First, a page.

A Superior Court judge on Wednesday denied an emergency request to reduce the state prison population to slow the spread of COVID-19, ruling that although conditions inside the facilities “continue to deprive inmates of basic needs,” the state hasn’t violated constitutional protections against cruel and unusual punishment.
“The Court fully understands the consequences of any lapses in preventing the spread of a virus that has killed at least 19 prison inmates and over 15,000 Massachusetts residents,” Suffolk Superior Court Judge Robert L. Ullmann wrote in his order. “However, these lapses reflect sporadic mistakes and sporadic lack of sufficient attention to detail, which is far below the standard of deliberate indifference necessary to establish a constitutional violation.”
In December, lawyers at Prisoners’ Legal Services of Massachusetts asked Ullmann to order the Department of Correction to reduce the inmate population so that no prisoners would be housed in settings where they could not stay six feet away from others. The attorneys made the same request last spring but were turned down by the Supreme Judicial Court.
There are about 6,500 inmates in DOC custody, down from about 7,600 in April, state figures show.
Lawyers for the prisoners later expanded their argument, contending that language in the state budget instructs the DOC to “release, transition to home confinement, or furlough” people who can safely be set free to reduce the transmission of COVID-19.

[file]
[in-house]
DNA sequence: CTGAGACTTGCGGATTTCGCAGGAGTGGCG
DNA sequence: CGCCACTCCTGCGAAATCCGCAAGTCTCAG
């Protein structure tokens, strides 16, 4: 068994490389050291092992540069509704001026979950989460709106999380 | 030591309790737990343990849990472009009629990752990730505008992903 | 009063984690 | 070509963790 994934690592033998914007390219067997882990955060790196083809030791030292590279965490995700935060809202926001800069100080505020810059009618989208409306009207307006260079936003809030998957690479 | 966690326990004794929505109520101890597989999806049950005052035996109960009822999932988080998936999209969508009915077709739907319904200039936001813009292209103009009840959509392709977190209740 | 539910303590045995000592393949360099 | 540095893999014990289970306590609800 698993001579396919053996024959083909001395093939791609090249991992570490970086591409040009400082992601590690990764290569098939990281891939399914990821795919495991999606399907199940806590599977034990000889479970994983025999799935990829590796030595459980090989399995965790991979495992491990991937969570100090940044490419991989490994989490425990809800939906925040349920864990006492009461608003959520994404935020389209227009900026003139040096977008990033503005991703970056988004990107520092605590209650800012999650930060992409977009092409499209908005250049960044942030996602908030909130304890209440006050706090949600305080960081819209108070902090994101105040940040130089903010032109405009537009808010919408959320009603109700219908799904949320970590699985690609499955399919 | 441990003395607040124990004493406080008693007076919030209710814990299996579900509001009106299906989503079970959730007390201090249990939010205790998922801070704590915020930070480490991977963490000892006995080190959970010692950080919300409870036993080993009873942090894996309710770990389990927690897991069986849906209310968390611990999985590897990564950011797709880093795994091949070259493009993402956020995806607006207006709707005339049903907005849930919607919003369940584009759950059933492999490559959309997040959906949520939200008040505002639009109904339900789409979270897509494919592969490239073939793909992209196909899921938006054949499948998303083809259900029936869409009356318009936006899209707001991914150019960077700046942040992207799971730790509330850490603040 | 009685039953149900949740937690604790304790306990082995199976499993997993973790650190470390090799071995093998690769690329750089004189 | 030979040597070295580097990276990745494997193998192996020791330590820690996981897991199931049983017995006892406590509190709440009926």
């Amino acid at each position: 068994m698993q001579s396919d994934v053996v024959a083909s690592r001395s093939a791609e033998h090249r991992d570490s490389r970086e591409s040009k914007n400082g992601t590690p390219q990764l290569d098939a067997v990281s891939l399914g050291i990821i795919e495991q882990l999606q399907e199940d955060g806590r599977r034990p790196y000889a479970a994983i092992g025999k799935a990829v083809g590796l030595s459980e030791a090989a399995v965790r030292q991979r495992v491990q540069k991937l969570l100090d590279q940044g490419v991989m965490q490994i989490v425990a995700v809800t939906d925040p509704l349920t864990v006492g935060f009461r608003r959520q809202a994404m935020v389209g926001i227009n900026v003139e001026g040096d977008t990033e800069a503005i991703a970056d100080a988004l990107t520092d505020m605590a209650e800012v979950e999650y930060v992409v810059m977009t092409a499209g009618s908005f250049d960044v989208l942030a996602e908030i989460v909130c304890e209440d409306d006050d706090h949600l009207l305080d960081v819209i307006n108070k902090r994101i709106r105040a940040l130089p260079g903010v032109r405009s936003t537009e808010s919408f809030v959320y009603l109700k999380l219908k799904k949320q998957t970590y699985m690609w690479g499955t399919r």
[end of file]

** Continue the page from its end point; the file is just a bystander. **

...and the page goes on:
Ullmann didn’t address that argument, but said the advocacy group could amend its complaint to incorporate it.
Elizabeth Matos, executive director of Prisoners’ Legal Services, said Thursday that the group plans to submit a revised complaint to the court.
“We have to remember that this is a setting that is completely under state control, literally a captive population that cannot socially distance, a fact the judge recognizes in this decision, and that by common sense calls for vigilance and heightened precautions to adequately protect people living in the most dangerous congregate settings of the entire pandemic,” Matos said in a statement.
More than 3,000 DOC inmates have tested positive for COVID-19 since last March, and 22 prisoners have died, including two people who died shortly after receiving medical parole. They aren’t counted in official tallies because they were no longer in state custody when they died.
The most recent fatality was a prisoner at North Central Correctional Institute in Gardner who died Monday, according to state data reported to the Massachusetts chapter of the American Civil Liberties Union.
In court papers, DOC lawyers have defended the agency’s handling of the pandemic, writing that its inmate vaccination program has been a success and noting the recent establishment of a home confinement program for a handful of eligible inmates. A DOC spokesman declined Thursday to comment on Ullmann’s ruling.
In his order, Ullmann noted that 71 percent of inmates offered the vaccine have accepted it. By contrast, more than half of DOC’s staff have declined the state’s offer to be immunized at sites operated by the agency.
A separate lawsuit seeks to reduce the inmate population in county jails. The SJC is scheduled to hear arguments in that case Friday.